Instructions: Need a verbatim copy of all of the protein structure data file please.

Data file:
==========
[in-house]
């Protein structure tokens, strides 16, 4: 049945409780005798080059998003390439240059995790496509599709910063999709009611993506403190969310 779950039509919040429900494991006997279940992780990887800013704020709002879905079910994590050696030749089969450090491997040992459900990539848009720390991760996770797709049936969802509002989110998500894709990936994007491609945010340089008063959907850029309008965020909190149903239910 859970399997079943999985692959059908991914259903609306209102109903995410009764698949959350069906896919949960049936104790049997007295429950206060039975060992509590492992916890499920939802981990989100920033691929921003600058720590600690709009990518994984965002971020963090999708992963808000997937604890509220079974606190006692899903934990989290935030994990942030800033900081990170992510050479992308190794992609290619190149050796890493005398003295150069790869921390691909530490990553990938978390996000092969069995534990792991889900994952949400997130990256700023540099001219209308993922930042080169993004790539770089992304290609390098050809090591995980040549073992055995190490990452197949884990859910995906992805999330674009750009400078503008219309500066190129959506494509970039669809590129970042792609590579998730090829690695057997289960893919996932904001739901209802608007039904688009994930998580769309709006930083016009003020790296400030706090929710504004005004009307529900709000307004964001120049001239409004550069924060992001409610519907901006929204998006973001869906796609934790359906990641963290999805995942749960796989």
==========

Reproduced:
[in-house]
């Protein structure tokens, strides 16, 4: 049945409780005798080059998003390439240059995790496509599709910063999709009611993506403190969310 779950039509919040429900494991006997279940992780990887800013704020709002879905079910994590050696030749089969450090491997040992459900990539848009720390991760996770797709049936969802509002989110998500894709990936994007491609945010340089008063959907850029309008965020909190149903239910 859970399997079943999985692959059908991914259903609306209102109903995410009764698949959350069906896919949960049936104790049997007295429950206060039975060992509590492992916890499920939802981990989100920033691929921003600058720590600690709009990518994984965002971020963090999708992963808000997937604890509220079974606190006692899903934990989290935030994990942030800033900081990170992510050479992308190794992609290619190149050796890493005398003295150069790869921390691909530490990553990938978390996000092969069995534990792991889900994952949400997130990256700023540099001219209308993922930042080169993004790539770089992304290609390098050809090591995980040549073992055995190490990452197949884990859910995906992805999330674009750009400078503008219309500066190129959506494509970039669809590129970042792609590579998730090829690695057997289960893919996932904001739901209802608007039904688009994930998580769309709006930083016009003020790296400030706090929710504004005004009307529900709000307004964001120049001239409004550069924060992001409610519907901006929204998006973001869906796609934790359906990641963290999805995942749960796989």